Met Police Commissioner Cressida Dick has admitted “mistakes were made” by officers investigating fantasy claims of a VIP paedophile ring in Westminster, first reported by journalists at Exaro News.
Dick (pictured) also apologised for the damage in trust caused by the police’s failures.
- January 6, 2020
- October 7, 2019
- July 26, 2019
Ex-nurse Carl Beech was the star witness for the Met’s two-year investigation into his claims of historical sex abuse, dubbed Operation Midland, which cost £2.5m and ended in 2016 without any arrests.
Beech, 51, from Gloucester, was found guilty in July of perverting the course of justice and fraud and is currently serving an 18-year sentence.
His lies, told while protected under the pseudonym “Nick”, smeared the reputations of a number of high-profile figures, including former Prime Minister the late Sir Edward Heath.
The Met had wrongly said Beech’s claims were “credible and true” during their investigation and raided the homes of those falsely accused by Beech of being child abusers. He also claimed the ring had committed murder.
Police watchdog the Independent Office of Police Conduct yesterday published the findings of its review into Operation Midland, exonerating five officers of allegations of misconduct.
But, it added: “The investigation revealed gaps and shortcomings where there is room for improvement to reduce the risk of future failings.”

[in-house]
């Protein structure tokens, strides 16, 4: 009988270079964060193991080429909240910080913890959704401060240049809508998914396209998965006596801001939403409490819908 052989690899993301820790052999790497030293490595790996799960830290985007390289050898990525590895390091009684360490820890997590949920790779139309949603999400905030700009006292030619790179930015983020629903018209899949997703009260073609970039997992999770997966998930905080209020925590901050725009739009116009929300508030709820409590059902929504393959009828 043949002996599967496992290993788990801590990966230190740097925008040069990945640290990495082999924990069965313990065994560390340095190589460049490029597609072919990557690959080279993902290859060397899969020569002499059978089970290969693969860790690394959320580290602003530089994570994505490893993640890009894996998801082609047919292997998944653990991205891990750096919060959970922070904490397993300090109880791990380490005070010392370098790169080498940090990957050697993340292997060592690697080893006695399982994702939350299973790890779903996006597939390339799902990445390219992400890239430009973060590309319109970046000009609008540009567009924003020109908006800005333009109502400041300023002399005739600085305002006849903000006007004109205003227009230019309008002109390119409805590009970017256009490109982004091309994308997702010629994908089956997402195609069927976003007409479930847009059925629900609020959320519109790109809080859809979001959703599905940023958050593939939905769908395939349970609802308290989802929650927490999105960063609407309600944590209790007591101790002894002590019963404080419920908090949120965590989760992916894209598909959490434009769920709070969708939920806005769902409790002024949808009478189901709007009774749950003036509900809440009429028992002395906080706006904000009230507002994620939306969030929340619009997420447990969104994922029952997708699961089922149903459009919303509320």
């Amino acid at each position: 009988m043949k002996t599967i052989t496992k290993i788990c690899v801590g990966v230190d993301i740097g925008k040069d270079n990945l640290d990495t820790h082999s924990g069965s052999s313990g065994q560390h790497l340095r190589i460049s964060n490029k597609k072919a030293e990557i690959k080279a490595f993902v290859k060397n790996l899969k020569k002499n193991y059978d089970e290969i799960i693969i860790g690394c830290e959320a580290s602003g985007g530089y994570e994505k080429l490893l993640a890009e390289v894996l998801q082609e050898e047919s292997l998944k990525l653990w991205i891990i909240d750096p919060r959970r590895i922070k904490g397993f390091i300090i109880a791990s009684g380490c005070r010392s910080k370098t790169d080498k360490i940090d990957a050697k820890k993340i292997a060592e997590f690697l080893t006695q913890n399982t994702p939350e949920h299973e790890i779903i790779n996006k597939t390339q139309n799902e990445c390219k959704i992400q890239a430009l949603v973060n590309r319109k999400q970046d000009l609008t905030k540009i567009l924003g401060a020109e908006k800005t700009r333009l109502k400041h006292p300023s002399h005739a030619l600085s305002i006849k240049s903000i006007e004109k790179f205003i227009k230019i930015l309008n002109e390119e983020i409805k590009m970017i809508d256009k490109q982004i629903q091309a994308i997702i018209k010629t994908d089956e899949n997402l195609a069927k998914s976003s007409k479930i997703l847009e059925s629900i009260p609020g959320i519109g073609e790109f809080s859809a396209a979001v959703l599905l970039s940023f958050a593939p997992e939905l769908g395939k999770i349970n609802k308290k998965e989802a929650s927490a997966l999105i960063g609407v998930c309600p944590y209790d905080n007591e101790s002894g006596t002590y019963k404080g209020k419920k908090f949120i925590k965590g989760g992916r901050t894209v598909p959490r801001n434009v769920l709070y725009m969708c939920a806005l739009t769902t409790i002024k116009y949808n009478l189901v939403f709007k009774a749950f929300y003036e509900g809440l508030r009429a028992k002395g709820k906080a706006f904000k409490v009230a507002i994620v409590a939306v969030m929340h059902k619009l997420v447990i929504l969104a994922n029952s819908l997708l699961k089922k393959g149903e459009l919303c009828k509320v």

Former High Court Judge Sir Richard Henriques, who had carried out an independent review into the police operation earlier this year, said the IOPC’s inquiry had been “flawed”.
He said he found it “difficult to conceive that no misconduct or criminality was involved by at least one officer” during the operation.
Writing in the Times today, Dick said “Mistakes were made and we are determined to learn from them.”
She added: “Unfortunately, some complainants still lie. The complainant in Operation Midland, Carl Beech, was a liar who has quite rightly been imprisoned for perverting the course of justice and fraud.
“He is the only person responsible for spinning the tangled web of lies that led to these investigations.”
Dick said Beech’s false allegations were made as police dealt with a “torrent” of historical sexual abuse claims “against a backdrop of intense scrutiny”.
She went on: “I still firmly believe that there was no malice and officers did their very best.
“I know that not everyone will agree with this view and, for some, this is an issue that has fundamentally damaged their trust in us, and I am deeply sorry for this.
“Although mistakes were made, officers will not withdraw from complicated, sensitive or high-profile inquiries and will continue to treat complainants with respect, empathy and an open mind.”
Beech’s lies were reported by now-defunct investigative news outfit Exaro News in 2014, which led directly to the police inquiry into them. Its then-editor Mark Watts said Exaro had reported on the case in good faith.
Picture: Reuters/Simon Dawson